I was then met with a 400 status error, stating that the size of the content did not match what it was expecting. Hmm…
I searched for this number 45243 and found it defined on the prior request. For my second attempt, I also modified this
POST request in order to match the content size of the file to be uploaded.
After doing this, I received a 200 status on both requests. Success. My manipulated payload has been uploaded! I then refreshed the app to see my “FakeMoji” in all its glory.
Custom BeReal Post
The flow of uploading a BeReal and sending a RealMoji is mostly identical. After working out how to manipulate the firebase upload, creating a custom post was basically no different.
Mitmproxy also has a Python API which is great for manipulating HTTP requests automatically. Based on the process above, I wrote a script which automates the process of intercepting the request and replacing the data.
import json import os import mitmproxy.http BASE_PATH = os.path.dirname(os.path.abspath(__file__)) FAKEMOJI = os.path.join(BASE_PATH, 'fakemoji.jpg') def read_content(file_path): with open(file_path, 'rb') as f: data = f.read() f.close() return data class Interceptor: def __init__(self): self.upload_type = None # http request trigger def request(self, flow: mitmproxy.http.HTTPFlow): method = flow.request.method url = flow.request.url # Firebase upload domain if ("firebasestorage.googleapis.com" in url): # handle upload request (POST) if method == "POST": # content body json_body = json.loads(flow.request.content) # record upload type (necessary for following PUT request) self.upload_type = json_body["metadata"]["type"] # replace content length definition flow.request.headers["x-goog-upload-content-length"] = os.stat(FAKEMOJI).st_size # handle sending file content (PUT) elif method == "PUT": # only replace image if realmoji upload if (self.upload_type == "realmoji"): # replace file content flow.request.content = read_content(FAKEMOJI) addons = [ Interceptor() ]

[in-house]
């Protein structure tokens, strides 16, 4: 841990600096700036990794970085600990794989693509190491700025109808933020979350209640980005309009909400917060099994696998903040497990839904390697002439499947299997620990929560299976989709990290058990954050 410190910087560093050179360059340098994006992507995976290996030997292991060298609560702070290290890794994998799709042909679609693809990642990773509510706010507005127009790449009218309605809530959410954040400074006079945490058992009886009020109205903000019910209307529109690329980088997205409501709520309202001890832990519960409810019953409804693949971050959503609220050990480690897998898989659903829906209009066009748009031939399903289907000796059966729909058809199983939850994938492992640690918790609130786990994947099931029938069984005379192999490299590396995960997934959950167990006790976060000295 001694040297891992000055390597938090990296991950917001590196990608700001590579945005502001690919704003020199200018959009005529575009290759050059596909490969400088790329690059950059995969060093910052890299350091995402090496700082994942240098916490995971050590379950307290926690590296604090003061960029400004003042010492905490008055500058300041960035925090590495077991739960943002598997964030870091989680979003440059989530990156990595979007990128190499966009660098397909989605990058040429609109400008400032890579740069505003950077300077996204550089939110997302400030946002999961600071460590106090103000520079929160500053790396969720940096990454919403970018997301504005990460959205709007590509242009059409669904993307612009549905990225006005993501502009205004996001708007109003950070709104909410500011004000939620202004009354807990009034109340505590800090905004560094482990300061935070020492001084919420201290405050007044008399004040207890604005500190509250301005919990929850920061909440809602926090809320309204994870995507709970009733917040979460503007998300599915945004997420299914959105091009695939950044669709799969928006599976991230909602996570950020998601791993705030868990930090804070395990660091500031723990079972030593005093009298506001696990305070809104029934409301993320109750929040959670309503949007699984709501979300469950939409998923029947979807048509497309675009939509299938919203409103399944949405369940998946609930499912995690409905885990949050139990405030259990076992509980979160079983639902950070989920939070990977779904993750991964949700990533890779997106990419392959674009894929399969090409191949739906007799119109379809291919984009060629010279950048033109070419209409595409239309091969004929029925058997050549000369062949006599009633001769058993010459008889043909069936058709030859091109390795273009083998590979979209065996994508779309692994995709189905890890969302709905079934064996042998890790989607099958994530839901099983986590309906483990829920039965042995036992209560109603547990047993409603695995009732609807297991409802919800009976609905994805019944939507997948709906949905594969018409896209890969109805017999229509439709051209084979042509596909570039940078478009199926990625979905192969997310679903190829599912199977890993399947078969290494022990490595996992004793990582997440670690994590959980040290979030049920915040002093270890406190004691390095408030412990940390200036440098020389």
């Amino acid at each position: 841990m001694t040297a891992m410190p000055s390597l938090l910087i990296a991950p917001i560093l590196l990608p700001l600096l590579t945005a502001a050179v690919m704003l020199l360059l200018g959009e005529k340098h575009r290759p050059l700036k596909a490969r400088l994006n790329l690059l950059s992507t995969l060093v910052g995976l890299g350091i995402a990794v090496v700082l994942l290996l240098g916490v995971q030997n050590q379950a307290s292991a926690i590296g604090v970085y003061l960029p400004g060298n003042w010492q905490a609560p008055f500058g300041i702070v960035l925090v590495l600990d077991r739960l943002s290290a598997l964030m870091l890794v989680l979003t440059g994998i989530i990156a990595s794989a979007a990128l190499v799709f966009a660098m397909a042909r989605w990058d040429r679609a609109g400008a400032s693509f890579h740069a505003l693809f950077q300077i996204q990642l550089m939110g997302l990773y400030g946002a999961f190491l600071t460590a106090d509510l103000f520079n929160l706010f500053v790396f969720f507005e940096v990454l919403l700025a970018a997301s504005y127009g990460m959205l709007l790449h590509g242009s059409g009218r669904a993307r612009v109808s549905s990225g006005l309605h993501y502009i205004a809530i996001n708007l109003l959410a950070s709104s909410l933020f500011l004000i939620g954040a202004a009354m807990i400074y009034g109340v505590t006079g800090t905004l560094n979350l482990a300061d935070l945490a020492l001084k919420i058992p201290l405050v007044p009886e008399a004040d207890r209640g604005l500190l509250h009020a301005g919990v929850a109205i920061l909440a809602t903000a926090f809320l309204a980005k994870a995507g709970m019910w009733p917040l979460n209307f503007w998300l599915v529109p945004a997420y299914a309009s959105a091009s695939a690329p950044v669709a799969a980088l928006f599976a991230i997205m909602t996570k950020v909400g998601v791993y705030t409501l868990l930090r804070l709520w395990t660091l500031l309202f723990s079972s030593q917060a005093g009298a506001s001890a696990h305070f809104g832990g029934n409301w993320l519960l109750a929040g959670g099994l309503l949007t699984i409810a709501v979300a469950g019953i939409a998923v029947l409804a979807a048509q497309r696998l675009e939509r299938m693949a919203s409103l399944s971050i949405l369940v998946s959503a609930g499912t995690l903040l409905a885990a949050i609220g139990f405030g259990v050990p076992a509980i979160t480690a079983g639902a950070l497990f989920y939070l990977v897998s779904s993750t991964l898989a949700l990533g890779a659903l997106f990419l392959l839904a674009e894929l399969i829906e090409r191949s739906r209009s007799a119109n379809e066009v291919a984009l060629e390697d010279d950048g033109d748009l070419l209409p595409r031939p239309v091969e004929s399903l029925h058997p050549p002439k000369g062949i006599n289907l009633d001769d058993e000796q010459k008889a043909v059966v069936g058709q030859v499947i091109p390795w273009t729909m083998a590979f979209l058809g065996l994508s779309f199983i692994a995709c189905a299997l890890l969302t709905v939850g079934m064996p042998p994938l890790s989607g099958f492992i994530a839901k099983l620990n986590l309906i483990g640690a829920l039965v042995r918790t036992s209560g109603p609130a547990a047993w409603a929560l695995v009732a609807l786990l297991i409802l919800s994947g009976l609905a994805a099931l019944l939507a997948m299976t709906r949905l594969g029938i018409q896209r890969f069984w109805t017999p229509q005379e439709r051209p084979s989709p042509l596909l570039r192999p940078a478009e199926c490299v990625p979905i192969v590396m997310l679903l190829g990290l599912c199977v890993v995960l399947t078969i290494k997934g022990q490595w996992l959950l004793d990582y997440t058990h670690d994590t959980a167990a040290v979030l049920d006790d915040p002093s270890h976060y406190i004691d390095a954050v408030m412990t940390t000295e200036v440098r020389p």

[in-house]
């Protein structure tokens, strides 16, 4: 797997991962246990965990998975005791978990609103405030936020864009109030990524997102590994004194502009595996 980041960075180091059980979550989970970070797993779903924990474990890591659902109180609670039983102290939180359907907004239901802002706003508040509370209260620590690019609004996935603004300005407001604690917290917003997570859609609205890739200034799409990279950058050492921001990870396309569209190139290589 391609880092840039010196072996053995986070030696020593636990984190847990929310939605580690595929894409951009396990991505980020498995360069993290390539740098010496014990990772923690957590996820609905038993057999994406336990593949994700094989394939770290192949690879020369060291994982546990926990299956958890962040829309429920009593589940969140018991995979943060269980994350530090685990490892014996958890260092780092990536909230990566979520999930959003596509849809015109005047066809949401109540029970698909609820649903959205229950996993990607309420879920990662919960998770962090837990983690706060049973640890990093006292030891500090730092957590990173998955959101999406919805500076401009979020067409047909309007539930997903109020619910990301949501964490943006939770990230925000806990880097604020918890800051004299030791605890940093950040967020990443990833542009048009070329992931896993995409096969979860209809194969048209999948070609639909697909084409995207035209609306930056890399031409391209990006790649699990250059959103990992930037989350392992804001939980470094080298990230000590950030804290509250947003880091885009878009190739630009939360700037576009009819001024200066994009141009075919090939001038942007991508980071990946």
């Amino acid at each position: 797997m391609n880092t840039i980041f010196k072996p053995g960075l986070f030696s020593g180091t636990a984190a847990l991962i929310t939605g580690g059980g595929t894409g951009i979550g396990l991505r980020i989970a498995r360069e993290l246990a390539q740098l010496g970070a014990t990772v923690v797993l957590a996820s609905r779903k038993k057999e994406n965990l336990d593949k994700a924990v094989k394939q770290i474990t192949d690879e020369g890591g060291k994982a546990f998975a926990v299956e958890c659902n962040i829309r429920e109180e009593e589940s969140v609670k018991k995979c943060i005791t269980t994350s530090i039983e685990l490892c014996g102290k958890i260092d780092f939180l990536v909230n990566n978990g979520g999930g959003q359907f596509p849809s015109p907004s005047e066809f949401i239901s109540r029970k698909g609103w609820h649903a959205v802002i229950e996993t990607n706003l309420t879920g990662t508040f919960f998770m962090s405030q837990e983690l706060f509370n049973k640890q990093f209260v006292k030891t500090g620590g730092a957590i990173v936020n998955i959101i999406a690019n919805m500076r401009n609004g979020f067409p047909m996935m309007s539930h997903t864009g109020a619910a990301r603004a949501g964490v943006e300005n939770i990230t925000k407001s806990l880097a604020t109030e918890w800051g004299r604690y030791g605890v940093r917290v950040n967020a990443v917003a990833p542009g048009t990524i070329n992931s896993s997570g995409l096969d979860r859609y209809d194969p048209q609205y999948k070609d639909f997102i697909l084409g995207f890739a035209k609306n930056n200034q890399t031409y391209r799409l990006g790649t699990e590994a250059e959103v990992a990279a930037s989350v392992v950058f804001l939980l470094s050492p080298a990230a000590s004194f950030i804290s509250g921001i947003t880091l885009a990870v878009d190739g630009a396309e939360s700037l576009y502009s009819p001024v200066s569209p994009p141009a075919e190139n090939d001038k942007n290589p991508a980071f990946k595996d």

The script listens out for Firebase requests with a metadata type of “RealMoji” and then intercepts and manipulates them accordingly. The expected content size for the upload is altered and the content of the
PUT request is automatically replaced with the data of a local file: fakemoji.jpg.
How to protect yourself from a MITM attack
If you use a company-managed phone which has custom certificates installed, there is a chance that they can see you making these sorts of requests.
In reality, performing this man-in-the-middle attack on someone else’s phone maliciously would be easier said than done. To get it working for me required configuration of the iPhone’s proxy settings as well as approval of certain device certificates which would not be practical for an attacker to do remotely; however, with a compromised device, something like this would be more than possible.
If you use a company-managed phone which has custom certificates installed, there is a chance that they can see you making these sorts of requests. Obviously, this can’t be said for all companies but it can be hard to tell how “big brother” they are and how much of a grasp they have on your data and internet usage.
Use a VPN.
In order to prevent such attacks, you can try to protect your physical device from malicious fingers and for an added layer of security, use a VPN! (Shameless referral link here. Get 30 days free!). Yes, VPNs are not perfect, and 90% of the time they are advertised to the general public incorrectly but for this instance, they are effective at masking your actions from prying network eyes.
When I turn my VPN on and then send a RealMoji again, nothing is detected by Mitmproxy. I would include a screenshot to example but there is literally nothing to see. The requests which were shown before simply do not appear, as if the phone is not doing anything at all.
This fun experiment shows how you can manipulate your own device HTTP traffic and see what requests apps are making behind the curtain. It is just another proof of how you can never trust the front end, even from a native app. As a developer, in order to have real security in place, you must install effective security measures on your back end to prevent misuse; otherwise, your production app is not much better than a sandbox environment!